• Phaaze88
    /facepalm to LOL
    Reply
  • cryoburner
    Getting a GeForce GTX 1060 3GB in return for a Radeon RX 580 isn't a horrible deal if you're an average gamer. The Pascal graphics card's performance is relatively close to the Radeon RX 580 ā€” our GPU benchmarks peg it at 72% of the performance...
    In terms of real-world usage scenarios, the performance would generally be closer than that, likely only around 15% or so behind the RX 580 8GB in most existing games running at 1080p. The GPU hierarchy chart combines results for 1080p, 1440p and 4K, and the higher-resolution results undoubtedly cripple performance a lot worse on a 3GB card. Even the RX 580 doesn't really have the processing power to properly handle 1440p and 4K in most modern titles, so including those resolutions in the comparison is not really representative of the typical performance difference one would encounter. The 1060 3GB was more of an RX 570 4GB competitor though, having 10% of it's cores disabled from the 6GB version, in addition to less VRAM.

    Getting a 1050 Ti in place of an RX 580 4GB would be a lot worse though. Even for 1080p gaming, a 1050 Ti performs around 40% below an RX 580 in most games. The two cards are in entirely different performance tiers. The RX 580 4GB tends to perform rather similar to the 8GB version in most titles.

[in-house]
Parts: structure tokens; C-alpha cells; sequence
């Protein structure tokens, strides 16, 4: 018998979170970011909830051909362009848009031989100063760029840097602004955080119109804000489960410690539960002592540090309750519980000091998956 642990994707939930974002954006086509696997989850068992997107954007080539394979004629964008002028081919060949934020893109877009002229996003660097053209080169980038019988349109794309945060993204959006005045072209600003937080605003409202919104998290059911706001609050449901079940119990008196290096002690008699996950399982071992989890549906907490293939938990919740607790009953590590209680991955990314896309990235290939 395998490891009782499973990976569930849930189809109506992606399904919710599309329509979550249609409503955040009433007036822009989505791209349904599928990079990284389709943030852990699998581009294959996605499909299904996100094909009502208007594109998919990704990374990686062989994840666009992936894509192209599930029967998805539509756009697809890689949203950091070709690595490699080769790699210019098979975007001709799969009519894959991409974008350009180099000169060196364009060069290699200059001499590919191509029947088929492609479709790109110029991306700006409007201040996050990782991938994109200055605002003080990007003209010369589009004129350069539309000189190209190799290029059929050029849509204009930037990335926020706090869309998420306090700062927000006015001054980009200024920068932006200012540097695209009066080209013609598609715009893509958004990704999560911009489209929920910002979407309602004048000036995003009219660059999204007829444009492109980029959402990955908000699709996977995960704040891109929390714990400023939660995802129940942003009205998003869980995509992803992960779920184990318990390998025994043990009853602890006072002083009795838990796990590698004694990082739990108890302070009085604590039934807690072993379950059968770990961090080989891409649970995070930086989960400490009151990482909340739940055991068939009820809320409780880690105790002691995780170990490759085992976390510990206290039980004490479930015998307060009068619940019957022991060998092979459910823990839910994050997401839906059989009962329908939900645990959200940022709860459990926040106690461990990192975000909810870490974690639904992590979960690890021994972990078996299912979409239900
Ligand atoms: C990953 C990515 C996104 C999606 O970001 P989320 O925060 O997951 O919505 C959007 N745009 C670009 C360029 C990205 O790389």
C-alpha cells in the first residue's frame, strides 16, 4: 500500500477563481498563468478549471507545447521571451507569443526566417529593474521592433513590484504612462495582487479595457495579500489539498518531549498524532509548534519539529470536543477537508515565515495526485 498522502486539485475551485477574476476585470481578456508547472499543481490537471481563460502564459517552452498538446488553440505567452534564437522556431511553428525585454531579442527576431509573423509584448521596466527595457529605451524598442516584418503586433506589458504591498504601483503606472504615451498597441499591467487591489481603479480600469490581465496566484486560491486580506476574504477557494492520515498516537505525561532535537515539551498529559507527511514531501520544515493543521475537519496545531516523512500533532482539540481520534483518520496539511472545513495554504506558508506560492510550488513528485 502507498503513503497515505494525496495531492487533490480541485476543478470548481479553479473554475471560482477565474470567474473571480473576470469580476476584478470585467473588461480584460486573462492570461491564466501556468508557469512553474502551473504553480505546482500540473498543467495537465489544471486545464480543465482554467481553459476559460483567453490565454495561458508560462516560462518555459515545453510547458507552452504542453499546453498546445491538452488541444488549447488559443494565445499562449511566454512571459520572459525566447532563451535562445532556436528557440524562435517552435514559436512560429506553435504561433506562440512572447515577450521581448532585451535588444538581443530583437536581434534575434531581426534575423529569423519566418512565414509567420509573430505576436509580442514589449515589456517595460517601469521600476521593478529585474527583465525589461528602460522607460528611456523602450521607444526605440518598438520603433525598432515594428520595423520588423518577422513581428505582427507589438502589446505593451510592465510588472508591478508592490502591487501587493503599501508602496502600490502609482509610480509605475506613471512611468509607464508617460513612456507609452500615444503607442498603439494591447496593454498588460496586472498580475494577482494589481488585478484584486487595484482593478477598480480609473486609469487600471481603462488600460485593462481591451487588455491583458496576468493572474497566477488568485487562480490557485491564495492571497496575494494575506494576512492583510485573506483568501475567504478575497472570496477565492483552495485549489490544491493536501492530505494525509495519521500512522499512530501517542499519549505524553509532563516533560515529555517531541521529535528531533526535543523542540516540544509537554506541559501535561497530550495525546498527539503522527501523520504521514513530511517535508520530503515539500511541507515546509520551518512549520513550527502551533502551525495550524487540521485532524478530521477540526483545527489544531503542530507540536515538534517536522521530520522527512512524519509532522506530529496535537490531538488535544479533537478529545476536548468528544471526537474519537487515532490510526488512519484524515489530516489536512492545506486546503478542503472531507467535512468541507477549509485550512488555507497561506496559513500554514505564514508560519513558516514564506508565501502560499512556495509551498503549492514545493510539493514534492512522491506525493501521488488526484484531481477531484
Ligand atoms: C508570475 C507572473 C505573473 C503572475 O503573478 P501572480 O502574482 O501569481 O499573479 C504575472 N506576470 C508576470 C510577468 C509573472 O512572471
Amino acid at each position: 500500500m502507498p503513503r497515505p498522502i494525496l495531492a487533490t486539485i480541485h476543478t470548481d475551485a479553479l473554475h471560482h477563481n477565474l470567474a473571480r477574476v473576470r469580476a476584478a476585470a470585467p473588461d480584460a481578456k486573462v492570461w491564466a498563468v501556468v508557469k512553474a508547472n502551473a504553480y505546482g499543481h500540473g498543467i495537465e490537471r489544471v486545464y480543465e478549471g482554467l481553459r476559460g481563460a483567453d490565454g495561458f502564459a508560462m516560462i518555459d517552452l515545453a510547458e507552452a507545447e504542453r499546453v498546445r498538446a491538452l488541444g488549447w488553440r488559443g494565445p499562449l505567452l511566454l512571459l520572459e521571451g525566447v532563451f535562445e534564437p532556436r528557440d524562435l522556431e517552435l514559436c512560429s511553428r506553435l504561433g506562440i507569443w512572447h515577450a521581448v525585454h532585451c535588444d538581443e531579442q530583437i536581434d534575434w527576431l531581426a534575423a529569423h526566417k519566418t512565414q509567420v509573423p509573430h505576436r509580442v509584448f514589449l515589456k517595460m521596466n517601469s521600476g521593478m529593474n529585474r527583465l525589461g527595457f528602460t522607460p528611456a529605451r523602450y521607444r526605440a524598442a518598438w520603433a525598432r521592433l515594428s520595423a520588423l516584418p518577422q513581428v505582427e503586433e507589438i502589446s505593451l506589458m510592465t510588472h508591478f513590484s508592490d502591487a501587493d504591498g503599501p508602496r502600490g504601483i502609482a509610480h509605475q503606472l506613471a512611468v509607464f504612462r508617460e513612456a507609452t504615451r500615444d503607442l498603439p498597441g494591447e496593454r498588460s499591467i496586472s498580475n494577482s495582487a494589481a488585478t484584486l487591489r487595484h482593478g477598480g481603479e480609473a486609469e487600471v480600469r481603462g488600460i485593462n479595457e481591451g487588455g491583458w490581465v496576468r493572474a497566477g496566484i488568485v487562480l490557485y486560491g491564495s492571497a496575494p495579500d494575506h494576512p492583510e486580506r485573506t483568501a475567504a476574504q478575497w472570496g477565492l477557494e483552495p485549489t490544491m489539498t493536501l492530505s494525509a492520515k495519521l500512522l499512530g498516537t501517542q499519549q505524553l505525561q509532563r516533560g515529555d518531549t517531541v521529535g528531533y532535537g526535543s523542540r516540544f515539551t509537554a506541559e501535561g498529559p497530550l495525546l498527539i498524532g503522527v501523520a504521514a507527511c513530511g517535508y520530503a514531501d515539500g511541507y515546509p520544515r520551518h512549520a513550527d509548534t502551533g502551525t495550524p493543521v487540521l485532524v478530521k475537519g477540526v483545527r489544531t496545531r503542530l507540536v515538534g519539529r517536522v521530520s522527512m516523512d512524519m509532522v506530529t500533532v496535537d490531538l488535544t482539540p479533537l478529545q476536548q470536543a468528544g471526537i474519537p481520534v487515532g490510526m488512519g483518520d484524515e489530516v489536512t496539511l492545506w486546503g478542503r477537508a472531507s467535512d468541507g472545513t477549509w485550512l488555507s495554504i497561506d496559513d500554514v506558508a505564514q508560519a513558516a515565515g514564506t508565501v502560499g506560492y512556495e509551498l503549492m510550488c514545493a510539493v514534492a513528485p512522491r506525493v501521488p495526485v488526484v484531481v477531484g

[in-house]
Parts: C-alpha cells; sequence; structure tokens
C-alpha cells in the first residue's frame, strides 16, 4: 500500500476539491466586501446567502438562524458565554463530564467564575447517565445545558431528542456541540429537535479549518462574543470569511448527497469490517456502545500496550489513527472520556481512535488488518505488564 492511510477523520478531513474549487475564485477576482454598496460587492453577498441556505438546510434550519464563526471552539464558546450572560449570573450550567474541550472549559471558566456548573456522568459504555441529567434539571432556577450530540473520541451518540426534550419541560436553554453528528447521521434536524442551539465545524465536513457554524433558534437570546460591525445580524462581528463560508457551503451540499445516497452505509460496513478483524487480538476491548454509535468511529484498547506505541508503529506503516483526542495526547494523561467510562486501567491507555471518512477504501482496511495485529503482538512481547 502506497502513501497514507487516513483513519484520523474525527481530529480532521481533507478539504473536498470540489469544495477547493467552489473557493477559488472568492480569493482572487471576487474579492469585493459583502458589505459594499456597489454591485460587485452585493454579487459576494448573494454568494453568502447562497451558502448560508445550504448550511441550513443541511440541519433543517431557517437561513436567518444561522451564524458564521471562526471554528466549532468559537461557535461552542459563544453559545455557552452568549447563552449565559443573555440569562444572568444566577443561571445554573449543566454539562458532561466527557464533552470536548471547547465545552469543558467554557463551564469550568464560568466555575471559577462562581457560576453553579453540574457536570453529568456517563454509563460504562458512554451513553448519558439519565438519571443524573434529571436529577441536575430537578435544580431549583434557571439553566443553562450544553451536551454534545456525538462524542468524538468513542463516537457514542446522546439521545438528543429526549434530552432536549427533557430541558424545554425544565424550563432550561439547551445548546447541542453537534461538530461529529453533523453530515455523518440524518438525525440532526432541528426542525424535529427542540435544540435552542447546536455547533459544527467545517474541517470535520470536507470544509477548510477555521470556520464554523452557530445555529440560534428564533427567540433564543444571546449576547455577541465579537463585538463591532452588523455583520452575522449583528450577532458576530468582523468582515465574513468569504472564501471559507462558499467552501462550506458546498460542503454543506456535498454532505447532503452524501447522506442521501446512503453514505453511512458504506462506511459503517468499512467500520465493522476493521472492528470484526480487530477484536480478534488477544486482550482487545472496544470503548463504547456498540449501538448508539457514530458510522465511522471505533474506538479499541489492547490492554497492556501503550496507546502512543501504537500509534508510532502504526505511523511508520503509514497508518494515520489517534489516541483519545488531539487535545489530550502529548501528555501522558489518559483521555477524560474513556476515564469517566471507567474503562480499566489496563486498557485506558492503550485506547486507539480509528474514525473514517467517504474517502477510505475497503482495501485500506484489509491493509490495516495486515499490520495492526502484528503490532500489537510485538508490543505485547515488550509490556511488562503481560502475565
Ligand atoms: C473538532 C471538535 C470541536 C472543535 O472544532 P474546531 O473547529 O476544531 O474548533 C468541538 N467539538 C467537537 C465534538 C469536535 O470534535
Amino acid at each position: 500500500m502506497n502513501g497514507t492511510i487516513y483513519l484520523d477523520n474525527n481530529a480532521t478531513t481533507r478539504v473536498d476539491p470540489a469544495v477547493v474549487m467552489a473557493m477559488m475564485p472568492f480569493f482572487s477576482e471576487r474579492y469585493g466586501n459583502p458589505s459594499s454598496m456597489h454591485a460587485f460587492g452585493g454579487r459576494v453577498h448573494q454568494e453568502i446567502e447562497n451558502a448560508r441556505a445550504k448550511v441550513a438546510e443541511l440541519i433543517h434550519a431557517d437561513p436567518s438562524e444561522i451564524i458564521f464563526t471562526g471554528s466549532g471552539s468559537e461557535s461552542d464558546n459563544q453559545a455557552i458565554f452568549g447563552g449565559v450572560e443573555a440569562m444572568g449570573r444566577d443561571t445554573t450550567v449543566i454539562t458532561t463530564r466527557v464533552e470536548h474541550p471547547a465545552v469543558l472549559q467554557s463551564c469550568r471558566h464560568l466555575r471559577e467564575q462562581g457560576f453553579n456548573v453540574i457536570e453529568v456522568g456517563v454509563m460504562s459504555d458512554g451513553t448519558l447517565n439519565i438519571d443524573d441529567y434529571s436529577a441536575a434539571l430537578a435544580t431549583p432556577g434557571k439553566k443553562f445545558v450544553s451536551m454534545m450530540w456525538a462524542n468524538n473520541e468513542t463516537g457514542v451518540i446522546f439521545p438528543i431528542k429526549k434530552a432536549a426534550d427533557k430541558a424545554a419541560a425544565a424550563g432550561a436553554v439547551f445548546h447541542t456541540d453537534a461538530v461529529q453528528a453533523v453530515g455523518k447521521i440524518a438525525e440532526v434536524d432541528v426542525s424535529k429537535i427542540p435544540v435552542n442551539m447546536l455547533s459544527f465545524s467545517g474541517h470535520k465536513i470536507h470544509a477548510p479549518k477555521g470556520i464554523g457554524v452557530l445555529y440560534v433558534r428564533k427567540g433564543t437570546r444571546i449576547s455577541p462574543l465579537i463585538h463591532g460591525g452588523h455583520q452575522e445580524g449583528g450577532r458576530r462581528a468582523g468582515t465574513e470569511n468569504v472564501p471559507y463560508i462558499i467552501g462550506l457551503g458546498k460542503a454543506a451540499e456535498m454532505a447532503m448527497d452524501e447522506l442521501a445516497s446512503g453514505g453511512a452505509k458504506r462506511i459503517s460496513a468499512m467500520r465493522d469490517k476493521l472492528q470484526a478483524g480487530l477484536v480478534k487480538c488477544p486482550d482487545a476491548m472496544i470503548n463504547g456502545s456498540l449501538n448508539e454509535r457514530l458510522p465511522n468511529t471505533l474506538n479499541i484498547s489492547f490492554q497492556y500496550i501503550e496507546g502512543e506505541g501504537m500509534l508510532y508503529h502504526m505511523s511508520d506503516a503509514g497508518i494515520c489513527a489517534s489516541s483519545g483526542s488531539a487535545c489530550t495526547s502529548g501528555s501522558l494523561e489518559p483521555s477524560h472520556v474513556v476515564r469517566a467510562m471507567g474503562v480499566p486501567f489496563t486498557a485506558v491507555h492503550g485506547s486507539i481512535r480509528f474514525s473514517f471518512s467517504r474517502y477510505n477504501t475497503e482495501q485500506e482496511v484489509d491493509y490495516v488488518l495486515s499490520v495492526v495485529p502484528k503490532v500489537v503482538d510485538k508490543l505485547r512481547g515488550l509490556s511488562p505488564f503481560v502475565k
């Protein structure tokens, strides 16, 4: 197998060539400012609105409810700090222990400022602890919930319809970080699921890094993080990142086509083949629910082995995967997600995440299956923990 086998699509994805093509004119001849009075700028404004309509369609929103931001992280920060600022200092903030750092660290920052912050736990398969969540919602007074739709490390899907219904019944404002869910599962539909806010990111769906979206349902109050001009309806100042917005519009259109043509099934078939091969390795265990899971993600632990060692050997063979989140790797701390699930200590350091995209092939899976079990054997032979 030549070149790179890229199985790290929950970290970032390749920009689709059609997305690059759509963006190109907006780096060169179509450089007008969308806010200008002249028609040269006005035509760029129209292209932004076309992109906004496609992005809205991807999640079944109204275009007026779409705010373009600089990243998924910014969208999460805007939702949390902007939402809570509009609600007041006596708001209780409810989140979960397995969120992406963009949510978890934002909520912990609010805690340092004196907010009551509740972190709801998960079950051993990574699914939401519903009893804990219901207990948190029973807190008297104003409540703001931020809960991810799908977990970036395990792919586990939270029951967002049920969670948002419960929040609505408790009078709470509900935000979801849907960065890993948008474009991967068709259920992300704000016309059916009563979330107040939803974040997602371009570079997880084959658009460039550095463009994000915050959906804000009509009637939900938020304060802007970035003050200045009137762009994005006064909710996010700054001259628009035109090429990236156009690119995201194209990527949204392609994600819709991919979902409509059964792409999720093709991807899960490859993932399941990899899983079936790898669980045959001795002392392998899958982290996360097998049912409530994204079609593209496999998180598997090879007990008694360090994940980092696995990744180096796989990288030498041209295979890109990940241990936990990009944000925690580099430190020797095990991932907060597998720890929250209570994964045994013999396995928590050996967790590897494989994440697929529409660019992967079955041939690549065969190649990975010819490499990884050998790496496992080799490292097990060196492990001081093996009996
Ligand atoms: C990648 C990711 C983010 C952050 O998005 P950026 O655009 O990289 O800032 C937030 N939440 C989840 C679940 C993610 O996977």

It is kind of amusing that anyone would think AMD would have a recall and trade Nvidia cards for AMD ones though.
    Reply
  • mitch074
    cryoburner said:
    In terms of real-world usage scenarios, the performance would generally be closer than that, likely only around 15% or so behind the RX 580 8GB in most existing games running at 1080p. The GPU hierarchy chart combines results for 1080p, 1440p and 4K, and the higher-resolution results undoubtedly cripple performance a lot worse on a 3GB card. Even the RX 580 doesn't really have the processing power to properly handle 1440p and 4K in most modern titles, so including those resolutions in the comparison is not really representative of the typical performance difference one would encounter. The 1060 3GB was more of an RX 570 4GB competitor though, having 10% of it's cores disabled from the 6GB version, in addition to less VRAM.

    Getting a 1050 Ti in place of an RX 580 4GB would be a lot worse though. Even for 1080p gaming, a 1050 Ti performs around 40% below an RX 580 in most games. The two cards are in entirely different performance tiers. The RX 580 4GB tends to perform rather similar to the 8GB version in most titles.

    It is kind of amusing that anyone would think AMD would have a recall and trade Nvidia cards for AMD ones though.
    The RX480 is almost identical to the RX580 (slightly lower clock speeds and lower power draw) and it still beats a 6Gb 1060 in many modern games; the 3Gb 1060 is slower than the 6Gb version (less compute units). The geforce is faster than the Radeon on DX11 and older games, true - but switch on DX12 or Vulkan, and it gets its backend handed to it.
    So, Fortnite players might get slightly better top FPS with the Geforce, while you can play Doom Eternal on 1440p low details except textures at max (dynamic resolution deactivated) on a reference design RX480 8Gb. On the Geforce, you can forget about it.
    Reply
  • excalibur1814
    There is such a thing as using <snip> to shorten the quote section. Gets difficult to read when you're not within the forum.
    Reply